Already a Bloomberg.com user?
Sign in with the same account.
Cingular Wireless CEO Stanley Sigman has little appetite for taking the megaphone and blasting the good word about his company right now. There's simply too much work to do. Since taking the reins at the joint venture owned by SBC Communications () and BellSouth () in 2002, he has been, well, singularly devoted to turning a good wireless company into a top-notch one. But Cingular isn't there yet. In metrics like customer service, it's still lagging behind Verizon Wireless, a fact that gnaws at the Cingular chief.
Sigman knows Cingular's parent companies are in serious need of revenue growth, and they're looking to Sigman's business to provide a spark. From his office near the Buckhead neighborhood in Atlanta, Sigman took time to talk to BusinessWeek Chicago Bureau Chief Roger O. Crockett about the progress Cingular is making and when it expects, as he says, to become "best in class." Edited excerpts of their conversation follow:
How do you feel about your position in the marketplace today?
The reason we did the $41 billion acquisition of AT&T Wireless [in the fall of 2004] is we concluded that we didn't have the assets or the scale to be best in class. Therefore, we did the acquisition to take two good companies and make them into one great company, performing as Verizon is today.
And the merger is on track. We've said this is about taking us to best-in-class metrics by the end of 2007. We've come out of the blocks very quickly around marketing and sales integration. Now, we're into the heavy lifting of integrating the networks and the operating systems and taking all the complexities, costs, and inefficiencies out of the business. We're getting our business simplified like Verizon's is. And there's work to be done with that.
How are you doing in key metrics like churn and profitability?
We call the key metrics in this company the Four Rs -- rate of penetration, revenue intensity, return on operations, and reputation. On rate of penetration, we're certainly behind Verizon. We outsell them in gross sales by 20%, but their churn is better than ours, so their net addition of customers is better. In average revenue per user, we were about a dollar better than them -- about $50 vs. $49.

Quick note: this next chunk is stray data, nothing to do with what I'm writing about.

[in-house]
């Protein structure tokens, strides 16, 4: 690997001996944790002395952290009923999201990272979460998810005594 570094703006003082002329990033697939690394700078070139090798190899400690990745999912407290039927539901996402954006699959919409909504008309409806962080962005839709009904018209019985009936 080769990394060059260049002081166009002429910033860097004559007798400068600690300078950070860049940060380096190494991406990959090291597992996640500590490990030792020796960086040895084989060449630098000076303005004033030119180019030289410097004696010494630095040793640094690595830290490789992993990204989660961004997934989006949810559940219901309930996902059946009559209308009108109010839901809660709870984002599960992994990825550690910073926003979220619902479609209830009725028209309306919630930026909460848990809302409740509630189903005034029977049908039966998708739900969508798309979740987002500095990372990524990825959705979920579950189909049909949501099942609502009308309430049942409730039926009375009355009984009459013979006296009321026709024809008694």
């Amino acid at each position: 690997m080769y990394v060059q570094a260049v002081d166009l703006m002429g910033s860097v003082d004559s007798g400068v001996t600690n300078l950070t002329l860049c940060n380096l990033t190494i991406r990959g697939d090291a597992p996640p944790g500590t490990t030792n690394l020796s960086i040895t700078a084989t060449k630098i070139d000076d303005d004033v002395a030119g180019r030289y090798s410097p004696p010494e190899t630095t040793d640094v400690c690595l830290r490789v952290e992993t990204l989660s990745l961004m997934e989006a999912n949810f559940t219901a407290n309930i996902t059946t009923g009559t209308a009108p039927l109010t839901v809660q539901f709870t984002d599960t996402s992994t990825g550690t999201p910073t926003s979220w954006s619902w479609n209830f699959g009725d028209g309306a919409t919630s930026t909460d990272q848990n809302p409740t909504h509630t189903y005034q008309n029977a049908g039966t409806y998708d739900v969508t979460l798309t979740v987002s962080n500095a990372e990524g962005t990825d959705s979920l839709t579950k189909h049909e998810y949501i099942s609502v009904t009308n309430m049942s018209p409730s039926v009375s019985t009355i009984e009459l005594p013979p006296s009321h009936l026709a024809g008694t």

On return on operations, they're the best in class and we're the lowest in class on our margins. And on reputation, they're best in class and we're toward the bottom of the pack.
What's your plan to improve?
It's the integration of the company. We have to integrate the networks to get those expenses out of it. That improves your margins. That will give you a better network performance and better customer-service experience. That will reduce churn. If you reduce the churn, then you take cost out of the business.
What's the strategy for improving your service and reputation?
I don't think it's time for us to go out touting on a national basis that we have the best network until we do have the best network. I know where our network stacks up. There's absolutely no reason why we can't have as good a network as Verizon has. If we don't, we failed to execute.
What's your data strategy?
We have more data customers than anyone else in the market today. We have the most prolific 2.5G data network [which runs at 60 to130 kilobits per second] in the country. We have nearly 47,000 sites.
What services do you offer that have given you the No. 1 spot in data?
[The biggest segment] of the data services is e-mail messaging. We're the leader in BlackBerry (). Nokia () announced a device with a BlackBerry client on it (see BW Online, 9/22/05, "Few Links for BlackBerry Connect").
Where are you with the rollout of your super swift 3G (third-generation) network?
We're probably 12 to 18 months behind Verizon today. We will roll out in 15 to 20 markets by the end of this year. And then it ought to accelerate. And we'll be close to being in all the top 100 markets by the end of 2006.
How much does being behind Verizon in 3G matter today?
If you believe what researchers say, it doesn't matter today. What the enterprise space wants is broad coverage. They don't want holes. So we have [broad coverage], and so we're winning in the marketplace. But we can't stay where we are.
How would you sum up you strategy?
We have four strategic imperatives for the company, and we're executing on all of them. One: Build the best network.
Two: Develop compelling products and services (see BW Online, 10/21/05, "Wireless Goes Boom").
Three: Deliver the best customer service experience.
Four: Have broad, pervasive distribution. In distribution, we've partnered with RadioShack (), which brings 5,000 additional [outlets] into Cingular beginning in January. RadioShack claims that 94% of the population is within five minutes from one of their stores.
How are you improving customer service?
Forty percent of customers are likely to call customer care after their first month of usage. We identified what we can improve in the sales process. We call it the service summary. It explains what your first bill is going to look like, it explains the taxation and the fees, it shows you how to set up voice mail.
Also, when you're a Cingular customer, you can press a button on your phone and find out what you owe and how many minutes you used. You can even make a payment.
Will you continue to get exclusives on new phones, like you did with Motorola's () Razr and Rokr?
Absolutely. A company of this size gets you scale and leverage. When you have 51 million customers and you're doing more gross sales than anybody else, Motorola and all the stakeholders will listen to you (see BW Online, 10/18/05, "Is ROKR Missing that Special Magic?"). They'll listen and they'll work with you -- and they've been great partners. EDITED BY Edited by Patricia O'Connell